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My end goal is to use an argument as the package. I can't get a simple example to work though. Is there a way to use a $variable as my package?

MyModule.pm

package MyModule;
use strict;
use warnings;
use parent 'Exporter'; # imports and subclasses Exporter

our $test="hello world\n";
our @EXPORT = qw($test);

program.pl

#!/usr/bin/perl
use strict;
use warnings;

my $x = 'MyModule.pm';
eval "require $x";
MyModule->import;
print "$test\n";

Error

Global symbol "$test" requires explicit package name at ./program.pl line 8.
Execution of ./program.pl aborted due to compilation errors.
share|improve this question
    
I'll bet there's an error in your require statement. Check the value of $@ after the eval call. – mob Jan 28 '14 at 0:04
1  
The canonical call to require is usually require MyModule or sometimes require 'MyModule.pm' but not require MyModule.pm. – mob Jan 28 '14 at 0:05
1  
Not sure if this is the specific cause of your error, but remember that you need to end your package file with 1; on a line, by itself. – David Jan 28 '14 at 0:10
1  
I am curious to know the underlying problem that let you to ask this question; there is quite possibly a much better way to solve it. – ysth Jan 28 '14 at 1:45
1  
yes, there is an easier way; skip all the importing/module stuff and just do my $file = 'ArrayA'; my $test = do "$file.data"; where ArrayA.data contains just the array data (e.g. [[1,2,3],[4,5,6]]) – ysth Jan 28 '14 at 19:31

require has two syntaxes; one expects an unquoted package name (e.g. require Foo::Bar;), the other expects an expression that yields a filename (e.g. require "Foo/Bar.pm";). Note that the latter still searches the library directories, and works with / between components even on systems that use other path separators.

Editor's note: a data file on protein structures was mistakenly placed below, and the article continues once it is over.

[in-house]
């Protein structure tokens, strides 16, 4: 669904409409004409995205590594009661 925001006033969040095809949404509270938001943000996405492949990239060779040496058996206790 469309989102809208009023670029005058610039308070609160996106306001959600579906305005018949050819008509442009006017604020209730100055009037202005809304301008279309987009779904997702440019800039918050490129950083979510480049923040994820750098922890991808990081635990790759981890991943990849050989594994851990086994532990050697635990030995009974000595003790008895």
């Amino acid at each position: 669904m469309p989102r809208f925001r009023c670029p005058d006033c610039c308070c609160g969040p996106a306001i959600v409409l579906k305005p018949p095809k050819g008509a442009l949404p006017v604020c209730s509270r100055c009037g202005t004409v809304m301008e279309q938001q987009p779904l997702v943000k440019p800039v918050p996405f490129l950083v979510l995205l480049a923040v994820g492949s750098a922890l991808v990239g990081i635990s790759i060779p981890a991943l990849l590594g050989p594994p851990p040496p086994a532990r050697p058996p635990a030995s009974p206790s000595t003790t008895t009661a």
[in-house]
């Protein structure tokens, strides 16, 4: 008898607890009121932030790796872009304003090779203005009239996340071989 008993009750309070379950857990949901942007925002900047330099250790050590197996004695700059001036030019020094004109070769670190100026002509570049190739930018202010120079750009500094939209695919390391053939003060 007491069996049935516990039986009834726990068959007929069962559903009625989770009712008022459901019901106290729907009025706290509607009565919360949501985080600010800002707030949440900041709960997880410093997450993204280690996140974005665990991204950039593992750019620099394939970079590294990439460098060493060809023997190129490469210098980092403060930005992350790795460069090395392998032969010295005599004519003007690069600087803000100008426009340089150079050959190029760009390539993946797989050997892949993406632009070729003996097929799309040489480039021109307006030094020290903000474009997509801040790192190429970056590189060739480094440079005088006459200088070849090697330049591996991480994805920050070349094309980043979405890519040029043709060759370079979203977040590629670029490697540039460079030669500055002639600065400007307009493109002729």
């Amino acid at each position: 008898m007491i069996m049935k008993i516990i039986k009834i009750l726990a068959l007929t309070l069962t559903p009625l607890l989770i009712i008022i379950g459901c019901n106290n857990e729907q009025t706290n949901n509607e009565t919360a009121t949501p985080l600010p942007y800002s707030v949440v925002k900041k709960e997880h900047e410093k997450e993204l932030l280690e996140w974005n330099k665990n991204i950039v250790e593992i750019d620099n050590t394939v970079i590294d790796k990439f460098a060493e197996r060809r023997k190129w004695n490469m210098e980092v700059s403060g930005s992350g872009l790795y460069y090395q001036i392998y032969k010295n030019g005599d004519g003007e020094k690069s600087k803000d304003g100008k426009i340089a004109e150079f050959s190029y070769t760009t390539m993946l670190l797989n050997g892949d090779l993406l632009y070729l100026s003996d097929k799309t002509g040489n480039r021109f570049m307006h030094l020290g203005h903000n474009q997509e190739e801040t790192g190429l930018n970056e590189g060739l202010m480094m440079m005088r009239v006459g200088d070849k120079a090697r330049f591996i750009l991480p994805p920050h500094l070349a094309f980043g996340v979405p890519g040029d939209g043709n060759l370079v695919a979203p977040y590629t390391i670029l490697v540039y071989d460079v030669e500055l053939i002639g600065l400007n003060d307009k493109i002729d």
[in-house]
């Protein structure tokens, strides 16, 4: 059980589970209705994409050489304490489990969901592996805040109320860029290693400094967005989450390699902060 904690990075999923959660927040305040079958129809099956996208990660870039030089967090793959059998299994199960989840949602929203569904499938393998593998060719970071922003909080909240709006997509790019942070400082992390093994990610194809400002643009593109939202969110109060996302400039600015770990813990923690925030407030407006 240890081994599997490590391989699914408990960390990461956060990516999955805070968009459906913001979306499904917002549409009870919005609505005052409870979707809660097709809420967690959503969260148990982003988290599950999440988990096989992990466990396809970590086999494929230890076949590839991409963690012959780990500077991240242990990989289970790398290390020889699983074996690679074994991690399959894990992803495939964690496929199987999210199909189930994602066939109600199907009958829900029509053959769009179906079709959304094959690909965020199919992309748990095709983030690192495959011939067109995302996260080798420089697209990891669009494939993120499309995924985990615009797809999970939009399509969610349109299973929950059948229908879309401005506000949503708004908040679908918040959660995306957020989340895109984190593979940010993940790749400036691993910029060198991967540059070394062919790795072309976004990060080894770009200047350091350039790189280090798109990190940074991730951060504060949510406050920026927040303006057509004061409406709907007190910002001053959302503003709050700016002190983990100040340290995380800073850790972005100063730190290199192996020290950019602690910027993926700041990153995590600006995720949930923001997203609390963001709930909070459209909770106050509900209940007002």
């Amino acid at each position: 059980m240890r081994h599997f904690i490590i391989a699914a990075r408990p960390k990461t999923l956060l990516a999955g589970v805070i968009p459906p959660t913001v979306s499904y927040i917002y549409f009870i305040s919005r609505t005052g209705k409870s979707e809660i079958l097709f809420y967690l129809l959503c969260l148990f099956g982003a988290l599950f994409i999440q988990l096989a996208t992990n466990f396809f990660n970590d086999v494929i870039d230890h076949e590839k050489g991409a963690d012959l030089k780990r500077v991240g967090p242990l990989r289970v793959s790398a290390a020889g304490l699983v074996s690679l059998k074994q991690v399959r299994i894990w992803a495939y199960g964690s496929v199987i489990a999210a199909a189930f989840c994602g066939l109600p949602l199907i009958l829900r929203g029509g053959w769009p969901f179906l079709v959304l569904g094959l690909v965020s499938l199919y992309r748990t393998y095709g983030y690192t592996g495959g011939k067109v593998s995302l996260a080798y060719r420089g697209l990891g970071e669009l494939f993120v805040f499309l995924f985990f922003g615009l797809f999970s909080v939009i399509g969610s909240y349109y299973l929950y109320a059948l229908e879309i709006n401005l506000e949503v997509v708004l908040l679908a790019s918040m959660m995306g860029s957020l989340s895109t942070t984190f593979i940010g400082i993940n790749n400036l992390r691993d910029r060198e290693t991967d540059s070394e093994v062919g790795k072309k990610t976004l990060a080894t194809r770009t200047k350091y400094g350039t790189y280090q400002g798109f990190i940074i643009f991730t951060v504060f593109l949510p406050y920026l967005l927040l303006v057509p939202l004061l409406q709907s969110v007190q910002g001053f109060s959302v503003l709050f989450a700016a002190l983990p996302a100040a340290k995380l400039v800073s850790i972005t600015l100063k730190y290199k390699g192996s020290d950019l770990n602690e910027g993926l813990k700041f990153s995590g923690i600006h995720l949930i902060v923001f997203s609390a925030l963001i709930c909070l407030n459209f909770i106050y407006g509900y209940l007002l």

Your:

my $x = 'MyModule.pm';
eval "require $x";

trying to eval the code require MyModule.pm is mixing up the two forms and gives an error Bareword "pm" not allowed while "strict subs" in use (which is caught by the eval and placed in $@).

So either just do my $x = 'MyModule'; (and check if eval caught an error, for robustness) or just do:

my $x = 'MyModule.pm';
require $x;

(or eval { require $x } if you wish to trap errors).

That still leaves you your strict error on $test because $test is not exported until runtime and the strict check is at compile time; to solve that, you need to be able to perform your require at compile time:

#!/usr/bin/perl
use 5.014;
use warnings;

BEGIN {
    my $x = 'MyModule';
    my $filename = "$x.pm" =~ s!::!/!gr;
    require $filename;
    $x->import;
}
say $test;
share|improve this answer
    
I simplified it to require 'MyModule.pm' and MyModule->import; inside the BEGIN block and get error: can't locate parent.pm... at MyModule.pm line 5 Is that the correct use for exporter? – Stuart Jan 28 '14 at 1:31
    
You have an old perl that didn't come with parent, then. You can get parent from CPAN. But assuming you don't have an incredibly ancient perl, you can just do use Exporter 'import'; instead of subclassing Exporter. – ysth Jan 28 '14 at 1:44
    
Thanks! I changed my Perl path to a newer version and we're in business now. Am I able to pass arguments to a BEGIN block? Could you edit the code example to use first argument $_[0]? – Stuart Jan 28 '14 at 1:51
1  
@Stuart, I didn't say that. You can use the arguments passed to the script in a BEGIN block. (You had asked about passing arguments to a BEGIN block.) – ikegami Jan 28 '14 at 18:26
1  
yes, the arguments are available in a BEGIN block as @ARGV and the environment as %ENV – ysth Jan 28 '14 at 19:34

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